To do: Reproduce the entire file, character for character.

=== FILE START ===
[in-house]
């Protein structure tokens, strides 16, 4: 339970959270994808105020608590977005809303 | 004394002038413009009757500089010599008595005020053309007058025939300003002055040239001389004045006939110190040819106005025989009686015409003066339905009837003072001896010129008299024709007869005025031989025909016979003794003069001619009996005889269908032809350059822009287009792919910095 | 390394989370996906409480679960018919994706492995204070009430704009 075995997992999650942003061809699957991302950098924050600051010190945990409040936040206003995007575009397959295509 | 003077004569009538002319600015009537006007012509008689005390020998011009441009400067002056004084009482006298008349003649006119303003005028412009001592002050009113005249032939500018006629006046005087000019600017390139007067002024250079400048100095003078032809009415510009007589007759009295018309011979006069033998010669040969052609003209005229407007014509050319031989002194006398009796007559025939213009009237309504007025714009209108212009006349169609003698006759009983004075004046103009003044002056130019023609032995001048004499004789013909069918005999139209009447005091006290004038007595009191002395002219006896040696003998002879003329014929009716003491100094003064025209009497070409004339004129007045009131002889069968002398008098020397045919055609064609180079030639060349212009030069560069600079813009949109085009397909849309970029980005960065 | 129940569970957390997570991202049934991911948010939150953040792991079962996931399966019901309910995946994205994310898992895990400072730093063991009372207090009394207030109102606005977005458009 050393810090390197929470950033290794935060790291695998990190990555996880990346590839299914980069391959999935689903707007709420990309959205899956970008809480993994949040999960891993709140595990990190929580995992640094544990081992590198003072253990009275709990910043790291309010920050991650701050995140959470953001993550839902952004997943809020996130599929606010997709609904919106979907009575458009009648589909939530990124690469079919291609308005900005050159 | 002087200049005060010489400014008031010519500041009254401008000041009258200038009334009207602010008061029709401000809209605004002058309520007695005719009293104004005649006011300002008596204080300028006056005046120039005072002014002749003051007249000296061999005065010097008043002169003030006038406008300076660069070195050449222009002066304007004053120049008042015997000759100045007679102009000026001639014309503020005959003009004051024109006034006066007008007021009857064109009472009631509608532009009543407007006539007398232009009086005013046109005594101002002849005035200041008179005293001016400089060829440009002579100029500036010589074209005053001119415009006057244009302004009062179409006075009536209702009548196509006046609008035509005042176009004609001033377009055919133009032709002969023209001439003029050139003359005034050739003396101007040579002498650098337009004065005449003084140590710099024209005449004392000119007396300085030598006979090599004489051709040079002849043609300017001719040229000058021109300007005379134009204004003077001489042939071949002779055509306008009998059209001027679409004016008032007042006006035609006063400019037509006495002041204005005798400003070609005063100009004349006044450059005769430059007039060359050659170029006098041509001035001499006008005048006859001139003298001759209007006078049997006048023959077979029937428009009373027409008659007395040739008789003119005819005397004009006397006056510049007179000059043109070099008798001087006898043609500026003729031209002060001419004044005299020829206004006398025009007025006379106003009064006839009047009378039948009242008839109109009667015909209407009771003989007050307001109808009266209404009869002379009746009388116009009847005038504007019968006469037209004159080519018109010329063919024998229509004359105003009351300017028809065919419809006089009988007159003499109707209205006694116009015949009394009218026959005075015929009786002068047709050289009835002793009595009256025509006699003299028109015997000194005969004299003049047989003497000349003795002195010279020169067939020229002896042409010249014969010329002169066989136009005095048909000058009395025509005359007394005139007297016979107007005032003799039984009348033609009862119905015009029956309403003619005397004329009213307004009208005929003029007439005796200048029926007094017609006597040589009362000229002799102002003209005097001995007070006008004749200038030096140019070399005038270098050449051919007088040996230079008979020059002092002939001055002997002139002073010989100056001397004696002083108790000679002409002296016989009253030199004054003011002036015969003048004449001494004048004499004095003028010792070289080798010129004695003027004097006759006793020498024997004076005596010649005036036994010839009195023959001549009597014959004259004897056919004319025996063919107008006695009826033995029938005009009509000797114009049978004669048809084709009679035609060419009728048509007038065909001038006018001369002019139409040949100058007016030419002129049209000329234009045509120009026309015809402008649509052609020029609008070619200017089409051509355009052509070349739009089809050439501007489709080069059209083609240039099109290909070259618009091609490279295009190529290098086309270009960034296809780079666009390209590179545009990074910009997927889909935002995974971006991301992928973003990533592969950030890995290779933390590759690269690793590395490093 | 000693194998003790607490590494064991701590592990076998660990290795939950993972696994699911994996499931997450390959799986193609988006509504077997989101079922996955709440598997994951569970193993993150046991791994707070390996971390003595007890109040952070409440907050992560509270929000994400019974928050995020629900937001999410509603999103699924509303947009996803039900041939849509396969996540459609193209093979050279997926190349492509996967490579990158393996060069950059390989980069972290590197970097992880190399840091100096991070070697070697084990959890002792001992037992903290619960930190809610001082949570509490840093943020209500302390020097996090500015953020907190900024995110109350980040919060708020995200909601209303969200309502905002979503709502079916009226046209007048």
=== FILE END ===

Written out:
[in-house]
């Protein structure tokens, strides 16, 4: 339970959270994808105020608590977005809303 | 004394002038413009009757500089010599008595005020053309007058025939300003002055040239001389004045006939110190040819106005025989009686015409003066339905009837003072001896010129008299024709007869005025031989025909016979003794003069001619009996005889269908032809350059822009287009792919910095 | 390394989370996906409480679960018919994706492995204070009430704009 075995997992999650942003061809699957991302950098924050600051010190945990409040936040206003995007575009397959295509 | 003077004569009538002319600015009537006007012509008689005390020998011009441009400067002056004084009482006298008349003649006119303003005028412009001592002050009113005249032939500018006629006046005087000019600017390139007067002024250079400048100095003078032809009415510009007589007759009295018309011979006069033998010669040969052609003209005229407007014509050319031989002194006398009796007559025939213009009237309504007025714009209108212009006349169609003698006759009983004075004046103009003044002056130019023609032995001048004499004789013909069918005999139209009447005091006290004038007595009191002395002219006896040696003998002879003329014929009716003491100094003064025209009497070409004339004129007045009131002889069968002398008098020397045919055609064609180079030639060349212009030069560069600079813009949109085009397909849309970029980005960065 | 129940569970957390997570991202049934991911948010939150953040792991079962996931399966019901309910995946994205994310898992895990400072730093063991009372207090009394207030109102606005977005458009 050393810090390197929470950033290794935060790291695998990190990555996880990346590839299914980069391959999935689903707007709420990309959205899956970008809480993994949040999960891993709140595990990190929580995992640094544990081992590198003072253990009275709990910043790291309010920050991650701050995140959470953001993550839902952004997943809020996130599929606010997709609904919106979907009575458009009648589909939530990124690469079919291609308005900005050159 | 002087200049005060010489400014008031010519500041009254401008000041009258200038009334009207602010008061029709401000809209605004002058309520007695005719009293104004005649006011300002008596204080300028006056005046120039005072002014002749003051007249000296061999005065010097008043002169003030006038406008300076660069070195050449222009002066304007004053120049008042015997000759100045007679102009000026001639014309503020005959003009004051024109006034006066007008007021009857064109009472009631509608532009009543407007006539007398232009009086005013046109005594101002002849005035200041008179005293001016400089060829440009002579100029500036010589074209005053001119415009006057244009302004009062179409006075009536209702009548196509006046609008035509005042176009004609001033377009055919133009032709002969023209001439003029050139003359005034050739003396101007040579002498650098337009004065005449003084140590710099024209005449004392000119007396300085030598006979090599004489051709040079002849043609300017001719040229000058021109300007005379134009204004003077001489042939071949002779055509306008009998059209001027679409004016008032007042006006035609006063400019037509006495002041204005005798400003070609005063100009004349006044450059005769430059007039060359050659170029006098041509001035001499006008005048006859001139003298001759209007006078049997006048023959077979029937428009009373027409008659007395040739008789003119005819005397004009006397006056510049007179000059043109070099008798001087006898043609500026003729031209002060001419004044005299020829206004006398025009007025006379106003009064006839009047009378039948009242008839109109009667015909209407009771003989007050307001109808009266209404009869002379009746009388116009009847005038504007019968006469037209004159080519018109010329063919024998229509004359105003009351300017028809065919419809006089009988007159003499109707209205006694116009015949009394009218026959005075015929009786002068047709050289009835002793009595009256025509006699003299028109015997000194005969004299003049047989003497000349003795002195010279020169067939020229002896042409010249014969010329002169066989136009005095048909000058009395025509005359007394005139007297016979107007005032003799039984009348033609009862119905015009029956309403003619005397004329009213307004009208005929003029007439005796200048029926007094017609006597040589009362000229002799102002003209005097001995007070006008004749200038030096140019070399005038270098050449051919007088040996230079008979020059002092002939001055002997002139002073010989100056001397004696002083108790000679002409002296016989009253030199004054003011002036015969003048004449001494004048004499004095003028010792070289080798010129004695003027004097006759006793020498024997004076005596010649005036036994010839009195023959001549009597014959004259004897056919004319025996063919107008006695009826033995029938005009009509000797114009049978004669048809084709009679035609060419009728048509007038065909001038006018001369002019139409040949100058007016030419002129049209000329234009045509120009026309015809402008649509052609020029609008070619200017089409051509355009052509070349739009089809050439501007489709080069059209083609240039099109290909070259618009091609490279295009190529290098086309270009960034296809780079666009390209590179545009990074910009997927889909935002995974971006991301992928973003990533592969950030890995290779933390590759690269690793590395490093 | 000693194998003790607490590494064991701590592990076998660990290795939950993972696994699911994996499931997450390959799986193609988006509504077997989101079922996955709440598997994951569970193993993150046991791994707070390996971390003595007890109040952070409440907050992560509270929000994400019974928050995020629900937001999410509603999103699924509303947009996803039900041939849509396969996540459609193209093979050279997926190349492509996967490579990158393996060069950059390989980069972290590197970097992880190399840091100096991070070697070697084990959890002792001992037992903290619960930190809610001082949570509490840093943020209500302390020097996090500015953020907190900024995110109350980040919060708020995200909601209303969200309502905002979503709502079916009226046209007048």